This booklet should be referred to as:- V.E. Neall 1974. 'The Volcanic History of Taranaki'. Published by Egmont National Park Board.
Taranaki Maunga knowen as Mount Egmont and the ranges extending towards New
Plymouth have been built by volcanic activity that has lasted
from early Pleistocene times (about 2 million years ago) almost
to the present day (see Table 1). Prior to this Taranaki was
covered by a shallow sea, (e.g., seashell deposits of eastern
Taranaki) beneath which a sequence of sediments was being
deposited during the Tertiary period (mainly between 12 and
60 million years ago). Oil and gas within these sediments have
flowed into structures which have been subsequently drilled and
commercially developed e.g. at Kapuni. The lavas which have
been extruded from Mt Egmont and the other volcanoes cover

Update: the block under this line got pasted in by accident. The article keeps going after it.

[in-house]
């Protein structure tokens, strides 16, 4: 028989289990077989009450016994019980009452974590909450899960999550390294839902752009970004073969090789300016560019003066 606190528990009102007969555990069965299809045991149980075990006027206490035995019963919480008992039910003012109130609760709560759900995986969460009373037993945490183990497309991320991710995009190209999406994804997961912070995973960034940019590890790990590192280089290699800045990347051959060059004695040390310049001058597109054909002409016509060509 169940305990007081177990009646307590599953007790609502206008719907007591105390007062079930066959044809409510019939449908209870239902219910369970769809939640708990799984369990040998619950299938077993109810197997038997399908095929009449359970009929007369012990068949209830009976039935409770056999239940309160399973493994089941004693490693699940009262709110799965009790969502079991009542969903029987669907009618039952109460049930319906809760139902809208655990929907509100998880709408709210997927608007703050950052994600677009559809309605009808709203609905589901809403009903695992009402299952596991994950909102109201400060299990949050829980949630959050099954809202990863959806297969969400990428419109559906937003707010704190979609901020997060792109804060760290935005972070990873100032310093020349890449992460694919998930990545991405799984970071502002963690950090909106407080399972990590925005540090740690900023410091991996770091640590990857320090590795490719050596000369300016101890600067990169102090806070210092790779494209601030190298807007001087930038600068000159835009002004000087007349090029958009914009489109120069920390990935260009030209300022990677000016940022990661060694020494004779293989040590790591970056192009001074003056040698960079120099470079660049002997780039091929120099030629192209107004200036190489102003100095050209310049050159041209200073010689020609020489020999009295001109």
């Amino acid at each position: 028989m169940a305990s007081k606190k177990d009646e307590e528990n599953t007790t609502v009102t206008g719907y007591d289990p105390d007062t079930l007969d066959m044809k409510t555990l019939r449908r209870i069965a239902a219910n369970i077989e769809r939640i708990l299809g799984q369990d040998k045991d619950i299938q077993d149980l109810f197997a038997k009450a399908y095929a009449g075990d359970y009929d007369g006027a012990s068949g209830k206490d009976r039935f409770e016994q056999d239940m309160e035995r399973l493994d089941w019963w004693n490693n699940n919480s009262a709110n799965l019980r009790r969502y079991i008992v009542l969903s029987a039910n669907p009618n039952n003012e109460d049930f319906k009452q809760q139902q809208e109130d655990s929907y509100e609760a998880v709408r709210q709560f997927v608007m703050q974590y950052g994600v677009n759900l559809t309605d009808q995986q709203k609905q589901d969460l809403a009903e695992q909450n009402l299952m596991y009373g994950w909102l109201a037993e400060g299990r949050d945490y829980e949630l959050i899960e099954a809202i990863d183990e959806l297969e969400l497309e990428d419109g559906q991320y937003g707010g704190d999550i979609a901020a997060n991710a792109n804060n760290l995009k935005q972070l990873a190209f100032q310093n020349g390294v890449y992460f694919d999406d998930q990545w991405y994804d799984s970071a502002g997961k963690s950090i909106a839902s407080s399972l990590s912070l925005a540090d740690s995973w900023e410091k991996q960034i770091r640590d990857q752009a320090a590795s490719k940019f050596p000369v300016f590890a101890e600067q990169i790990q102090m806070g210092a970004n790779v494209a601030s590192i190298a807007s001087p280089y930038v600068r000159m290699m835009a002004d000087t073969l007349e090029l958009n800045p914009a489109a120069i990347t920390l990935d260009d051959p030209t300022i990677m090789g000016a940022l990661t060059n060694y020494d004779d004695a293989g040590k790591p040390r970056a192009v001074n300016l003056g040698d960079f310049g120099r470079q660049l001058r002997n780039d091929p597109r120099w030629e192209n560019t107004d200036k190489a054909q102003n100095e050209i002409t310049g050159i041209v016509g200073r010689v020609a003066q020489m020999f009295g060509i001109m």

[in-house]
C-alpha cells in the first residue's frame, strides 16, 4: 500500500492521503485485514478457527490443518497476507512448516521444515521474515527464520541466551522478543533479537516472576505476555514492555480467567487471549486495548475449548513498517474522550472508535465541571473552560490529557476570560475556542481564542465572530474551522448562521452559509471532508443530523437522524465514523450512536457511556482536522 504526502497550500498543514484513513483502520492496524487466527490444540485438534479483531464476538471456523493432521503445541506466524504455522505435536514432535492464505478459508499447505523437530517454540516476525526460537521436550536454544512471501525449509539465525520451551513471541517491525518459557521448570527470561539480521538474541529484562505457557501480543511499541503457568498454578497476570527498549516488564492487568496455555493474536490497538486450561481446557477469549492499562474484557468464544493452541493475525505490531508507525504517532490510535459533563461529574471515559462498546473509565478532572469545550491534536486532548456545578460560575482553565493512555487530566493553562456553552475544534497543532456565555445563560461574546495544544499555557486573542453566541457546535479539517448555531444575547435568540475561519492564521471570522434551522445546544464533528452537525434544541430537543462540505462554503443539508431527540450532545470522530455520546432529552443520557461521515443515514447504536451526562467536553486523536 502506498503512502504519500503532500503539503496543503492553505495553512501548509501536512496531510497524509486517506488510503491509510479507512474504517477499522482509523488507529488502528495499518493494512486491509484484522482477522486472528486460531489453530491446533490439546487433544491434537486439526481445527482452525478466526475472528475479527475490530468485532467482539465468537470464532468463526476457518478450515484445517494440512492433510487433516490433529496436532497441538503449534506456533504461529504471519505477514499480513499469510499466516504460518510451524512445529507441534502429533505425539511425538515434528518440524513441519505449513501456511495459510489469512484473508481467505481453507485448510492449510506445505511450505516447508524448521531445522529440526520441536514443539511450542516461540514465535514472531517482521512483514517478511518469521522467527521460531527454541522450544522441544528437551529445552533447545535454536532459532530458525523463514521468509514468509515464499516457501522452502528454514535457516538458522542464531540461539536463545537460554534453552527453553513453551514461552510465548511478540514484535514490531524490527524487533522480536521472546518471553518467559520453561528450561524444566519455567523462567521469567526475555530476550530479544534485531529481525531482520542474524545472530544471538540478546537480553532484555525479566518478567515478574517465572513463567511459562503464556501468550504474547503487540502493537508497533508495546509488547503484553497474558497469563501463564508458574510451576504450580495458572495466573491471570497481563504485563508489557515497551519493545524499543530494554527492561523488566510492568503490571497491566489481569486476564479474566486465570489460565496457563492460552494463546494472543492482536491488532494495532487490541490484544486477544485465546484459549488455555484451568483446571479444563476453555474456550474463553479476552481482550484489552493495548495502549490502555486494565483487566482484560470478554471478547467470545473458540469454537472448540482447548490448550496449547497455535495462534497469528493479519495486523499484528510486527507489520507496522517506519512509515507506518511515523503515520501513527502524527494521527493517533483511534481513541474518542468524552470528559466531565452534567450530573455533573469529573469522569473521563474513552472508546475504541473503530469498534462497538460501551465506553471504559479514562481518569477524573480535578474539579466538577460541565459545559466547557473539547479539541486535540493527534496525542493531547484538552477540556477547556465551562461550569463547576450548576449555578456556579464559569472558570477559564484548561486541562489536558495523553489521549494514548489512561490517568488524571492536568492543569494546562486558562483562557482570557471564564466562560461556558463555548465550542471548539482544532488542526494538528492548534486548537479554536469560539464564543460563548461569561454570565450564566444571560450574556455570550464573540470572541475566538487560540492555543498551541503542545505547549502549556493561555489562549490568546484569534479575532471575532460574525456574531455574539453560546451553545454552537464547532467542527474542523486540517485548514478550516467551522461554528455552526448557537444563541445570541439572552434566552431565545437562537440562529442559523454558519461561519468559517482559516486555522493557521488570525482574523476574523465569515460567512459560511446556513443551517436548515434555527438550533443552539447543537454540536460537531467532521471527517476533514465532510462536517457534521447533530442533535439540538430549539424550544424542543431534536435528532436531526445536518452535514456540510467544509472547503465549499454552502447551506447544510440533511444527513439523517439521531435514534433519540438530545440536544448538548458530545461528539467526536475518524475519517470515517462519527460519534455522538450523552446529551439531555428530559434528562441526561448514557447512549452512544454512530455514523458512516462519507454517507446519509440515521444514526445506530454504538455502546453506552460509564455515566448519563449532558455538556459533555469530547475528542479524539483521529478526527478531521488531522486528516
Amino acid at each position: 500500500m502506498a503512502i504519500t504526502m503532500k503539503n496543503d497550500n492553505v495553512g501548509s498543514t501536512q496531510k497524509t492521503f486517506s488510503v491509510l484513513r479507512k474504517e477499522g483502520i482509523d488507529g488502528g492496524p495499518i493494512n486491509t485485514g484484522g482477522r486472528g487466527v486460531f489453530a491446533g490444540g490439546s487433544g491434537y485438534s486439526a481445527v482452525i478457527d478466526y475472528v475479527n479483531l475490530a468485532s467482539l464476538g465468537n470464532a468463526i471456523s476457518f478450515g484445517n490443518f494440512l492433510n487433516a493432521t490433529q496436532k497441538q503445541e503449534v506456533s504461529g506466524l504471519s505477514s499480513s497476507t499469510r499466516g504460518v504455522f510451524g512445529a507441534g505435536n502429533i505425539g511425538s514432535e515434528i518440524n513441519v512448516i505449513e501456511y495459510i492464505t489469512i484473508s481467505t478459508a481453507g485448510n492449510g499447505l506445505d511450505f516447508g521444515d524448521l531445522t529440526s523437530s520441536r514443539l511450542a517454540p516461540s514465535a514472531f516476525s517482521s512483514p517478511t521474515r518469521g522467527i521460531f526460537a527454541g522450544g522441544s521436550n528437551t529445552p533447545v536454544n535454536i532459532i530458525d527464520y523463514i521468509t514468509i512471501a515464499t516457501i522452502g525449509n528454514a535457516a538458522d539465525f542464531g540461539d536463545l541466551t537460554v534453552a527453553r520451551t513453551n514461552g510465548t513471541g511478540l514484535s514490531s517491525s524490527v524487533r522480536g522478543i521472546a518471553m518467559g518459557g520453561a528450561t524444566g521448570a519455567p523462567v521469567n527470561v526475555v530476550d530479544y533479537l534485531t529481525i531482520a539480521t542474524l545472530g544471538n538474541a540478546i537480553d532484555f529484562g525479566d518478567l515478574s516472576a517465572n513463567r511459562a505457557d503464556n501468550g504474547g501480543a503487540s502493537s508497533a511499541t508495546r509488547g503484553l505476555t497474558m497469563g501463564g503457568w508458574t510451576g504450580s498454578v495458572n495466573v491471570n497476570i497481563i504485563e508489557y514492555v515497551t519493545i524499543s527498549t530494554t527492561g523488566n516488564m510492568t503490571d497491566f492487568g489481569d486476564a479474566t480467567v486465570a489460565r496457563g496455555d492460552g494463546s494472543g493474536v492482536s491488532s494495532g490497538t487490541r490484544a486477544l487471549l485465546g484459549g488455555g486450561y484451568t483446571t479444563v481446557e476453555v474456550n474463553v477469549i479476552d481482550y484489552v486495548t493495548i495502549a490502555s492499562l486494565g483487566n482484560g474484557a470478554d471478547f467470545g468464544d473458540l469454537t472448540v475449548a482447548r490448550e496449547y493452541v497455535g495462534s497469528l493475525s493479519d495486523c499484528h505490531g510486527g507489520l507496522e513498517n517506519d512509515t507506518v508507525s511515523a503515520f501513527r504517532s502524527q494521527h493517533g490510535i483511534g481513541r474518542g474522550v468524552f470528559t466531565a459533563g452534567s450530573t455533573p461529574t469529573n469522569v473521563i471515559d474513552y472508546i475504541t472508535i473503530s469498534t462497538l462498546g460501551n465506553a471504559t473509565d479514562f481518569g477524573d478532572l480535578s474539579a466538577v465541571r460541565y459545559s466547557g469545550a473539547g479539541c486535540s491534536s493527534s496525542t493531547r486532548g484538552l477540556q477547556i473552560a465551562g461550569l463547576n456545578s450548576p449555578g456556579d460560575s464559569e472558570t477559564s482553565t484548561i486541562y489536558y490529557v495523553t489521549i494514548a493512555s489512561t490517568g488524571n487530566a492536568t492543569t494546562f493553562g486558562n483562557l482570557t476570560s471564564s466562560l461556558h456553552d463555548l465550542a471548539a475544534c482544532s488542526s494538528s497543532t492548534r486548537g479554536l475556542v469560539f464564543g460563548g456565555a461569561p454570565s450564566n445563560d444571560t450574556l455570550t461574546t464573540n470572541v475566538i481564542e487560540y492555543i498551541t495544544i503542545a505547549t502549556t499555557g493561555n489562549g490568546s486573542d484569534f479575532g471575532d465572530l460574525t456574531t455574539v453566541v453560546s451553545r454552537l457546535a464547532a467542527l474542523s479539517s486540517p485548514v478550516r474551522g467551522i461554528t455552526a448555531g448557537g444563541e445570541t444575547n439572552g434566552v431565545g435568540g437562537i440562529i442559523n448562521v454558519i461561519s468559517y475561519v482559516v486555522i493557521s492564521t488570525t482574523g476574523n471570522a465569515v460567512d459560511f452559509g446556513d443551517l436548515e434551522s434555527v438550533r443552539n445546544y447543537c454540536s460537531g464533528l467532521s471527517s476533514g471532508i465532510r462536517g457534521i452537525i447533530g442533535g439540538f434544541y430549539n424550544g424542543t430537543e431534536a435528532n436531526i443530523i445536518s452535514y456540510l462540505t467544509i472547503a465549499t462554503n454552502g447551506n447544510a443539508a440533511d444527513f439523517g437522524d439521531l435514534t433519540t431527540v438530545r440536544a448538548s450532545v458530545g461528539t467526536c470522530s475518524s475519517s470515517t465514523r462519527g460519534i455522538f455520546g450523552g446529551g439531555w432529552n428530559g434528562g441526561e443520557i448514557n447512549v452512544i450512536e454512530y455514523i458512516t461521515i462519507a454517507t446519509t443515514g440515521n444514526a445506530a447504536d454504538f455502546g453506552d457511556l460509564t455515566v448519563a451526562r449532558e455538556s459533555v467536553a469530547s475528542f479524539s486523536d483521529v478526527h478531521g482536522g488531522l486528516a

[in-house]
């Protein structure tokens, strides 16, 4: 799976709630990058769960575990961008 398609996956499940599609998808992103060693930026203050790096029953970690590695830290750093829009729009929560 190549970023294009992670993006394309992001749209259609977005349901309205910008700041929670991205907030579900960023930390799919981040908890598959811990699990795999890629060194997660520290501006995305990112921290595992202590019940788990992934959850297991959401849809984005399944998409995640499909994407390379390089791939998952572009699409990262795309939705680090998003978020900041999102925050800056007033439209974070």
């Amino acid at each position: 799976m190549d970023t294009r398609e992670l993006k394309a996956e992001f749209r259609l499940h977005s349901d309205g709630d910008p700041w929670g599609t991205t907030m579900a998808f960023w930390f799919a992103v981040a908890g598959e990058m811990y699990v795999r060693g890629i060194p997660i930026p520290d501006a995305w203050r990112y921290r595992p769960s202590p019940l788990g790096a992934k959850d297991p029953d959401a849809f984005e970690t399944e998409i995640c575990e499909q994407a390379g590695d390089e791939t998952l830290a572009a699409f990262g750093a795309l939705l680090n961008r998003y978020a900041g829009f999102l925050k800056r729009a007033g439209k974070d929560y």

a comparatively small area at high altitudes, and below the
900 m contour they merge into a thick apron of fragmentary
volcanic debris called the ringplain. Because the latest activity
on each volcano destroyed the previous deposits near their
source, a complete geological history of the area involves
investigations both within and outside the National Park. The
outskirts of the Taranaki volcanic ringplains are bounded to the
west by the coast and to the east by uplifted Tertiary mudstone
country from Urenui south to Hawera.
With time the activity has followed a NNW to SSE trend
in Taranaki along an apparent major linear fracture in the
earth's crust. Progressing southwards along this fracture each
volcano is seen to be associated with a progressively more recent
and youthful landscape. From north to south are: (see map, p3)
1. Paritutu and the Sugar Loaves at New Plymouth,
positioned slightly to the north-east of the principal
2. Kaitake, a disembowelled extinct volcano.
3. Pouakai, a severely eroded and extinct volcano, and
4. Egmo nt, a classic volcanic cone of interbedded lavas
and breccias (coarse angular rock fragments set in a matrix).